As happened roughly a year earlier, also on a Sunday afternoon while playing the Angels, the Mariners learned they had been mathematically eliminated from postseason contention.
This was nothing like last year’s bittersweet, but generally feel-good, moment at Safeco Field, when the crowd stood and applauded the Mariners for a near-miss postseason.
This time, the Mariners are playing out the string in a deeply disappointing year. This 3-2 loss at Angel Stadium guaranteed Seattle will finish with a losing record.
“We shot ourselves in the foot with our base-running,” manager Lloyd McClendon said. “And it came back to haunt us.”
That and a few other things.
Johnny Giavotella started the winning with a hustle double on a leadoff liner to center field in the eighth inning. Giavotella eluded the tag at second with a terrific slide.
“It was close,” second baseman Robinson Cano said. (Umpire Bob Davidson) said I tagged him up here (on the shoulder) after he was on the base. I couldn’t tell.”
After pinch-runner Taylor Featherston reached third on Erick Aybar’s sacrifice bunt, the Mariners replaced starter Hisashi Iwakuma with reliever Carson Smith and shortened their infield.
Kole Calhoun grounded a sharp single off the glove of first baseman Jesus Montero for the winning run. It was tough play to the right side for a right-handed first baseman.
“We got the ground ball,” McClendon said. “We just couldn’t glove it.”
So it goes.
The Angels’ game-winner came after the Mariners erased a 2-1 deficit earlier in the inning on Mark Trumbo’s pinch homer against Fernando Salas. A nice moment for a former Angel and an Anaheim native.
Trumbo said: “It was cool while it lasted, I guess.”
It didn’t last long and, as it turned out, Salas (5-2) got the victory when Mike Morin protected the one-run lead in the ninth inning for his first save.
Iwakuma (9-5) probably deserved better after limiting the Angels to three runs and eight hits in 7 1/3 innings.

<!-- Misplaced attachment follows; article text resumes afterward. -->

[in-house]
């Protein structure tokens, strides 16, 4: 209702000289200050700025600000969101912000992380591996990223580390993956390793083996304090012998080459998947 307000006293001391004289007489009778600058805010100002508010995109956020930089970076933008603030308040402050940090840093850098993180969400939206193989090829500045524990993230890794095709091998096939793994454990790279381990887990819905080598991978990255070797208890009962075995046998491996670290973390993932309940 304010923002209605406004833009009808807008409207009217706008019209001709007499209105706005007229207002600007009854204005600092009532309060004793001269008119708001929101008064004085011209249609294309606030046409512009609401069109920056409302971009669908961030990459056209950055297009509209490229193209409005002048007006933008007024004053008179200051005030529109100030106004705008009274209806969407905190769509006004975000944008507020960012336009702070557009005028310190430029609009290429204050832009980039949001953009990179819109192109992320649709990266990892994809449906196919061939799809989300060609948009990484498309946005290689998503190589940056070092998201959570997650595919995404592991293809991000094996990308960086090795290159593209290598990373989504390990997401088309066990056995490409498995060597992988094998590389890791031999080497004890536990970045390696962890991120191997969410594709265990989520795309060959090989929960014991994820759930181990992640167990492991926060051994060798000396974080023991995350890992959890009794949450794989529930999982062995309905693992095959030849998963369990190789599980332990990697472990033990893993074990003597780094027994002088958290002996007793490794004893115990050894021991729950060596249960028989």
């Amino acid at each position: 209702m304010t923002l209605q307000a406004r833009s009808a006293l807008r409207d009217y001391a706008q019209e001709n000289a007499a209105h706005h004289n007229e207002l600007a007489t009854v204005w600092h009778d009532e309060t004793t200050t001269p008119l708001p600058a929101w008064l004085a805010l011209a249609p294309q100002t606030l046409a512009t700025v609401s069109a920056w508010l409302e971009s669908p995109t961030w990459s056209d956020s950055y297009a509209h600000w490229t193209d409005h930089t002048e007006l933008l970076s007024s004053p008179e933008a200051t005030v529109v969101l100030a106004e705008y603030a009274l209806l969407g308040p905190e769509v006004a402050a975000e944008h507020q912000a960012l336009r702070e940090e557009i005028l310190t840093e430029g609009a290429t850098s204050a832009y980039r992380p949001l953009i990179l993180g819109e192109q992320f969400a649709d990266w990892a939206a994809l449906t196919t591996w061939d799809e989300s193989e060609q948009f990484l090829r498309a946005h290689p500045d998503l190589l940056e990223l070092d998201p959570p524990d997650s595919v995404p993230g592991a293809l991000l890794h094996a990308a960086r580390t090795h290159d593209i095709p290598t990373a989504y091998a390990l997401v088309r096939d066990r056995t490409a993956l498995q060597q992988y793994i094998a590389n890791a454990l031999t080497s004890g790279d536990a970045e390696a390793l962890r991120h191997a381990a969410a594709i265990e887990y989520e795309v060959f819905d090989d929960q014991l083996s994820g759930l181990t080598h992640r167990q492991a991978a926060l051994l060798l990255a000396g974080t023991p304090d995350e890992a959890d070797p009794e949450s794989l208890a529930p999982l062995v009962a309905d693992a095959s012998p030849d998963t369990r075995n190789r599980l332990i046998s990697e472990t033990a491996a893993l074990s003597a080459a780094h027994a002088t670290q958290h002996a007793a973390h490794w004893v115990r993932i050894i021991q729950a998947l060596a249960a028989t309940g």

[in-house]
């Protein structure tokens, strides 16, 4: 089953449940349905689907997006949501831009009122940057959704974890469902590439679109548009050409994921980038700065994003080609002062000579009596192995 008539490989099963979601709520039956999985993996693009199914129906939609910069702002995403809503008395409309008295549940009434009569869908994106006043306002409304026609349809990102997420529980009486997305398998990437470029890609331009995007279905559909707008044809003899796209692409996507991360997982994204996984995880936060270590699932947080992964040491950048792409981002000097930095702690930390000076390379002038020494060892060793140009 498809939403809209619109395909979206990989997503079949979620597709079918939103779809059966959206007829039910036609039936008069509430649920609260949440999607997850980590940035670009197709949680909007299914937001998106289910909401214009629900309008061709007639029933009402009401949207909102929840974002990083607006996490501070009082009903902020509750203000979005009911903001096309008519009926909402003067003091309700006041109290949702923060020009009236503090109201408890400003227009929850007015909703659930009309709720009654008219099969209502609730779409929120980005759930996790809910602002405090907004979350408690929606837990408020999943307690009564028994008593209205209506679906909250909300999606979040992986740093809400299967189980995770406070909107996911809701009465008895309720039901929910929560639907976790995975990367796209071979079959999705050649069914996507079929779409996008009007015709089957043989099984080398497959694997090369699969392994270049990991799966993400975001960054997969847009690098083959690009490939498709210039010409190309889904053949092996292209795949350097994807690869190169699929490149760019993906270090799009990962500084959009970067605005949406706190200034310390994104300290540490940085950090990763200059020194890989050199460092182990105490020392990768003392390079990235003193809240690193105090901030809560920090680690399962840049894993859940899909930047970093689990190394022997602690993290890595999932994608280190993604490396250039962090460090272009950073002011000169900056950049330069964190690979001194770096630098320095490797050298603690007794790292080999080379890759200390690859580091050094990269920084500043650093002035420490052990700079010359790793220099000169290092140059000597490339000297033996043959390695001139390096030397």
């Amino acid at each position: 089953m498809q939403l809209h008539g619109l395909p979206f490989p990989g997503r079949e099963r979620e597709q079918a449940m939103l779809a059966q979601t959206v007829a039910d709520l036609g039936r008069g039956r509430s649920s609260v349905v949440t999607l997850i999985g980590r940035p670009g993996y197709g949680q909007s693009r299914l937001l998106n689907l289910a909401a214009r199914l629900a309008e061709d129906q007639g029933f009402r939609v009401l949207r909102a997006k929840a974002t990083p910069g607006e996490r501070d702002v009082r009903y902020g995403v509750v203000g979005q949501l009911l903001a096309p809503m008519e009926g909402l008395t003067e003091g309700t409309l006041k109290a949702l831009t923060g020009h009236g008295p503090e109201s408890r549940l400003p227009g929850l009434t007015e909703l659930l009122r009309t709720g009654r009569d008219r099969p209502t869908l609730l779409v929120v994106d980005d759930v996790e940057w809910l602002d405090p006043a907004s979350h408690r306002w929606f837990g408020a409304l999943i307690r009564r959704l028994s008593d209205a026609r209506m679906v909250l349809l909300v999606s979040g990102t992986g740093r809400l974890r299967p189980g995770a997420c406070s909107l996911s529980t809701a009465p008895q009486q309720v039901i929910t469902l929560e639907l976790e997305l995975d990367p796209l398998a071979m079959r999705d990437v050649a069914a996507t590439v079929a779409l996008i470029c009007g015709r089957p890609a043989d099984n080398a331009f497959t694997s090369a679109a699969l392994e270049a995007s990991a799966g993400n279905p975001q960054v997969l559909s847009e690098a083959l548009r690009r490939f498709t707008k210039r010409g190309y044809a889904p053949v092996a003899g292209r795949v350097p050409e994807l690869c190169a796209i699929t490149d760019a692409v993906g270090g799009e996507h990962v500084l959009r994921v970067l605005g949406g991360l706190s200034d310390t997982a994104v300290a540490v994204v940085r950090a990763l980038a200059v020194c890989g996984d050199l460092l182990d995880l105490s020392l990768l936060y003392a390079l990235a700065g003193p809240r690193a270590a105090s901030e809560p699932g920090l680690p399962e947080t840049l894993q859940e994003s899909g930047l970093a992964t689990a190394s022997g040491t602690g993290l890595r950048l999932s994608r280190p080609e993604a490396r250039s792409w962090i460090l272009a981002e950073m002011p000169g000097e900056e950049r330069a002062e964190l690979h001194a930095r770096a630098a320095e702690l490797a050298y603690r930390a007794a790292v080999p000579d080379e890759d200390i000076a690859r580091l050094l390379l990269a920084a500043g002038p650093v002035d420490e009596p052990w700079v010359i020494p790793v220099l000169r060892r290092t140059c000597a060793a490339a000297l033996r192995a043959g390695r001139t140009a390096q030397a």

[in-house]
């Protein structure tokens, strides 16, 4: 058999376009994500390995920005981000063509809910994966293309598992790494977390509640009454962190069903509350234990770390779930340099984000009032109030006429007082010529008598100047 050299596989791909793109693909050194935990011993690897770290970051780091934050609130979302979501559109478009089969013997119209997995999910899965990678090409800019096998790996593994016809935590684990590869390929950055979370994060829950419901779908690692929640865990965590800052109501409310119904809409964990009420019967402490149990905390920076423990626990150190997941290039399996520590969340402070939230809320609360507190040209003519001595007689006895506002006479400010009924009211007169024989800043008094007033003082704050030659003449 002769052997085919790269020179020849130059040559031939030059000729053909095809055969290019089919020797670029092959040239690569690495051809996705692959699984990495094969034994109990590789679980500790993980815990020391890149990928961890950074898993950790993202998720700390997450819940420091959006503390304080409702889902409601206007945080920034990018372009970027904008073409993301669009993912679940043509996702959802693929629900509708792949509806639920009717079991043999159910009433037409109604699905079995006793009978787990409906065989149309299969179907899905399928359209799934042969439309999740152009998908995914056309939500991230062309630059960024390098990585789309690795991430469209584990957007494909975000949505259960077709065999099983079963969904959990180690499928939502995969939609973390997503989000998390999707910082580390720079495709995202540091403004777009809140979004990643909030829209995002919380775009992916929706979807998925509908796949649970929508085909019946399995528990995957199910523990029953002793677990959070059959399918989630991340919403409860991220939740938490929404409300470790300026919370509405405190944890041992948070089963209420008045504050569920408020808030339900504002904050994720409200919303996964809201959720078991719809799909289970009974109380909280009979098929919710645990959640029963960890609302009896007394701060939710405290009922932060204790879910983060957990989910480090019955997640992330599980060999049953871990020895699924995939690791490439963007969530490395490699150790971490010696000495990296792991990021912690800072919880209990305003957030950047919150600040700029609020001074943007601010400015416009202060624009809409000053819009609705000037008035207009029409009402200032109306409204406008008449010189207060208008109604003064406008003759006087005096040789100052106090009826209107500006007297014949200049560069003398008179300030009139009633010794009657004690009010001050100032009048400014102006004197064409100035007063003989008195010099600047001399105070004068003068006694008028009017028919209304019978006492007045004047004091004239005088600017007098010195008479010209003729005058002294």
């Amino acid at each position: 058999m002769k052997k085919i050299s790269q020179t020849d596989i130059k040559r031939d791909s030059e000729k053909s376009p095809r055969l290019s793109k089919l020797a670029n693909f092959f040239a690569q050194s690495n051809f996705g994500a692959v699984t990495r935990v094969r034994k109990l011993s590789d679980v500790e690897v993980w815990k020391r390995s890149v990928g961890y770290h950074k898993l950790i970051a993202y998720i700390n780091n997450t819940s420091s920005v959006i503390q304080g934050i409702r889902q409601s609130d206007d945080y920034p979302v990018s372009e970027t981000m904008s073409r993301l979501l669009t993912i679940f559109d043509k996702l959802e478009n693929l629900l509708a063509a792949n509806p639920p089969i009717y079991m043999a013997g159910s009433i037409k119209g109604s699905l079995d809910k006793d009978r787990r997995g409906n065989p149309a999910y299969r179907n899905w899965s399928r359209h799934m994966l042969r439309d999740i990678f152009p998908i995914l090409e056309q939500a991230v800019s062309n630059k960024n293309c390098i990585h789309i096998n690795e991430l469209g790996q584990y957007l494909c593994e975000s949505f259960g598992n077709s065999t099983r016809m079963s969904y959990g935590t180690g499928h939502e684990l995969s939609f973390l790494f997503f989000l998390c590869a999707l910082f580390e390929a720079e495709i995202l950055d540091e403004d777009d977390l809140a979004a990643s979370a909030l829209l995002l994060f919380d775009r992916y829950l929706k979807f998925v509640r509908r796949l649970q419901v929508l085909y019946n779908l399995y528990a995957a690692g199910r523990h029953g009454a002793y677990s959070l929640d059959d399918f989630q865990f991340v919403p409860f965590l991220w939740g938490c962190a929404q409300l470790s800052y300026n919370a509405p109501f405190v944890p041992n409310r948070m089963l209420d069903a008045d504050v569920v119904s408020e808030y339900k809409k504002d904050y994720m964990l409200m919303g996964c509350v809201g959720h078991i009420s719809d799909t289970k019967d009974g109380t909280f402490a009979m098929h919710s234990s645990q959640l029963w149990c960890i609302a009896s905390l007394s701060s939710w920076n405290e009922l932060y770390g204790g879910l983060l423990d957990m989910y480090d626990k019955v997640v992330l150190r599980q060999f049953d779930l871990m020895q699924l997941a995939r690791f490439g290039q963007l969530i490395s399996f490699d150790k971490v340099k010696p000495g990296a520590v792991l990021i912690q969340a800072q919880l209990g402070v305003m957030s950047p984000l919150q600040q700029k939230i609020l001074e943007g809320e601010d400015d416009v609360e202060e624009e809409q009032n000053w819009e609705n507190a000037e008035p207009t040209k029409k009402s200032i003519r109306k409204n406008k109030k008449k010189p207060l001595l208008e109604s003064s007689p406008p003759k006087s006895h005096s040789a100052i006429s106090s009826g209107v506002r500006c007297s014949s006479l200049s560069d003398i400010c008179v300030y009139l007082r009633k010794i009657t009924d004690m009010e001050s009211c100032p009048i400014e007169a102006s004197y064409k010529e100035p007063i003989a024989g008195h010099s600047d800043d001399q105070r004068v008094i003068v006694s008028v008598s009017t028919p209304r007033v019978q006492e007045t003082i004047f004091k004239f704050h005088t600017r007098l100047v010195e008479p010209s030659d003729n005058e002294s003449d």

“I was able to keep the team in the game,” he said, “but what cost me was that first hitter.”
Three different times. Mike Trout’s leadoff single in the fourth turned into a run that erased the Mariners’ 1-0 lead. David Freese’s leadoff homer in the fifth put the Angels on top. And Giavotella in the eighth.
The Mariners are now 74-82 and, with five straight losses, are limping to a finish that consists of six more home games.
Angels starter Jered Weaver pitched just five innings before handing a 2-1 lead to the bullpen. He gave up four hits and threw 71 pitches.
There was no renewal of the Weaver and Kyle Seager spat that flared 11 days earlier at Safeco Field, when angry words came from both before and after Weaver hit Seager with a pitch (and was ejected from the game).
But it was Seager who provided the Mariners with the first base runner when he doubled past first in the fourth inning after Weaver retired the first 10 batters.
Seager then ran himself into an out at third base by trying to advance on Nelson Cruz’s grounder to deep short. Base-running error No. 1, but the Mariners worked around it: Singles by Cano and Montero produced a run.
It was 1-1 in the fifth when Weaver started the inning by hitting Logan Morrison, who appeared to steal second — but the Angels appealed, and the call was overturned after a replay review.
Morrison came off the base late. Base-running error No. 2.
John Hicks then lined a two-out double to left for his second hit in 29 career at-bats. But he got caught napping when catcher Carlos Perez threw behind him for a pickoff.
“Instead of keeping track of the same distance every time,” Hicks said, “with (Weaver) being slow to the plate, I kept going (farther out). I got into no-man’s land.”
Base-running error No. 3.
Three free outs on a day on a day when the Mariners clinched a losing record and saw their postseason drought extended to 14 years.
MONDAY: Houston at Seattle, 7:10 p.m., Root Sports, 710-AM, 1030-AM